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Soils and Climate for Chinese Reed

Humous clay soils with good irrigation are the best for the cultivation of elephant grass. Unfit are very heavy soils and such ones that tend to compaction. The soil should be wet, but it should not be water-logged at the depth down to 1 m (pH 5−8). Goudweeds should not play any dominating role. The cultivation of miscanthus / Chinese reed on corn/maize fields with a soil value starting from 60 results in excellent revenues, however, even weaker soils provide satisfactory outputs.

The vigor of miscanthus plants, along with the soil valuation depends to a great extent on the level and distribution of precipitation till about mid-September. The level of precipitation of 700-900 mm at a good distribution is considered to be ideal during the vegetation period. At a lower precipitation level, the harvest may decrease, about 500 mm being the minimum allowed. Longer dry periods may result in the growth stoppage with partly defoliation. The growth will continue as soon as precipitation or irrigation take place.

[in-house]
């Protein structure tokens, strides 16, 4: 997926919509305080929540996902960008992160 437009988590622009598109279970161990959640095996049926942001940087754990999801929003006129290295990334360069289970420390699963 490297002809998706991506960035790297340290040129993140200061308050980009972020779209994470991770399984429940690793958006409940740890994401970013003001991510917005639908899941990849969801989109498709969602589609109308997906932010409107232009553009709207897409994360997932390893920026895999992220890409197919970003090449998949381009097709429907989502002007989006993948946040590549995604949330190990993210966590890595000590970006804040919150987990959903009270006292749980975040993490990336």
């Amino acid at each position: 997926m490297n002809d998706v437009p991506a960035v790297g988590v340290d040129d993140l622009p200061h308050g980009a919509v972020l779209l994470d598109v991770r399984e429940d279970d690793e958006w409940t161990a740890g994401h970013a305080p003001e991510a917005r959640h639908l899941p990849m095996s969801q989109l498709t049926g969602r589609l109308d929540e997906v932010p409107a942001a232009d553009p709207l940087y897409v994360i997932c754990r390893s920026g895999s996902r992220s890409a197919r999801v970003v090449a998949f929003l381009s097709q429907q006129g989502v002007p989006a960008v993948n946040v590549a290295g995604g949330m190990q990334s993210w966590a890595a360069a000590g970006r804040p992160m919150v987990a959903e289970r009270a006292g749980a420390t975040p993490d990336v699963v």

Miscanthus, Elefantengras, Chinaschilf, Chinagras

Miscanthus Fields in Oberhofen, Austria

The annual average temperatures should be above +7°C, better 8.5°C. Dry-summer locations are not recommended. Cultivation in locations 700-800 m above sea level is problematic, the same applies to very snowy areas. Low temperatures may produce adverse effect on young plants.
Nothern slopes, cold-accumulating valley locations as well as locations tending to late frosts, are unfit for cultivation. The leaves of young sprouts die at temperatures under -5°C, but they are usually able to set new shoots afterwards. For a good wintering of rhizomes, it would be preferable to provide a closed snowy cover in the regions with very low temperatures.

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